The NBA was unfairly blamed for the general craziness of the weekend, with the Pacman Jones incident getting the most play ... like it was the NBA's fault that an NFL star caused the biggest riot of the weekend. The NBA didn't screw up; Vegas screwed up. The city failed to stack the Strip and the surrounding parts of the city with enough cops and security guards, and they made the mistake of hoping everyone would act appropriately.The other ridiculous fallout from Las Vegas is the number of people already saying that the NBA shouldn't hold next year's All-Star weekend in New Orleans. The Houston Rockets' Tracy McGrady, for one, said he doesn't think New Orleans is the "right city to have this type of event right now" and that "If I don't feel that I'm going to be safe, if I am on that team, I will look into probably not even going."
For any other weekend, that was a reasonably sound game plan. For a weekend in which the NBA All-Star Game was the THIRD biggest event behind Chinese New Year and the Fashion Convention? Not a good idea. If you owned a car and resided within driving distance of Vegas, you needed only to find a space in a garage and you were good to go for the weekend, even if you didn't have a place to sleep. Contrary to public belief, New Orleans won't be as chaotic an All-Star destination because the city will flood downtown with cops -- no way the Big Easy makes the same mistake as Vegas did -- and because out-of-towners won't be able to cruise into the city and park downtown without any trouble. Over everything else, that's where Vegas screwed up.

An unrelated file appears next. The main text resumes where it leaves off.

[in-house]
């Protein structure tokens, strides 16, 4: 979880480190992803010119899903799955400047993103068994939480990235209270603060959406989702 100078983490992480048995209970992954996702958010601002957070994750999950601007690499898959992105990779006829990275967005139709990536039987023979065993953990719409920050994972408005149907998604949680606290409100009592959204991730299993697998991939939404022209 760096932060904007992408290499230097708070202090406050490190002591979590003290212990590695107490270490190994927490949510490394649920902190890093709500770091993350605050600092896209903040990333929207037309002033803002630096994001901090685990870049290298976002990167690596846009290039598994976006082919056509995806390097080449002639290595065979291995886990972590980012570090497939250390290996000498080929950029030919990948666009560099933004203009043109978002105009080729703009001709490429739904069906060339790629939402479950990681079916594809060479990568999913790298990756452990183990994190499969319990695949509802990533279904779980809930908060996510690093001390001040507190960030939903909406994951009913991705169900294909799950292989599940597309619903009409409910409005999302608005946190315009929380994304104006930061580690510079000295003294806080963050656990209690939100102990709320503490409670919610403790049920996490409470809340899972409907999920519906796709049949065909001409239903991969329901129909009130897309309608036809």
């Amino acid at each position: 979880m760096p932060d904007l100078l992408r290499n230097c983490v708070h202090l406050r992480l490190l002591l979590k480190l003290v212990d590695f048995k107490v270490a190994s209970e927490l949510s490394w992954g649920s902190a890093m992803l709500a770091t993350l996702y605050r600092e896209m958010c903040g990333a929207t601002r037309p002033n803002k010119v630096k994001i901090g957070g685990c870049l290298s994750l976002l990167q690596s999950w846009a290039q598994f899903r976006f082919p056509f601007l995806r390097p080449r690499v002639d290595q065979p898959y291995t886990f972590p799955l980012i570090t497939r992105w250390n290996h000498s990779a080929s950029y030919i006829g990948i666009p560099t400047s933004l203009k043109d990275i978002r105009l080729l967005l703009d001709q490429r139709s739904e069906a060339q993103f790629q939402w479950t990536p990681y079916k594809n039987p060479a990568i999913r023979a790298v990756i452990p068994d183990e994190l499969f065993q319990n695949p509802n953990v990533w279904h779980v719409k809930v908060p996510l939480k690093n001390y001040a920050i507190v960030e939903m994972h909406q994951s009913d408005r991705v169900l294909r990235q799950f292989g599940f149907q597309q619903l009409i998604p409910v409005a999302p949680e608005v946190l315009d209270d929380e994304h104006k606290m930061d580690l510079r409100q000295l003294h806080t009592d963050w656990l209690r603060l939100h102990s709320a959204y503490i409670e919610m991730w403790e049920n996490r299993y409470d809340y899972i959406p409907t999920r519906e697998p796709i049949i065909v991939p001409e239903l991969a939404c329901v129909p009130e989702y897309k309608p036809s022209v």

You know what, Tracy? You're probably right. I'm sure the city that hosts Mardi Gras is incapable of hosting the NBA All-Star game.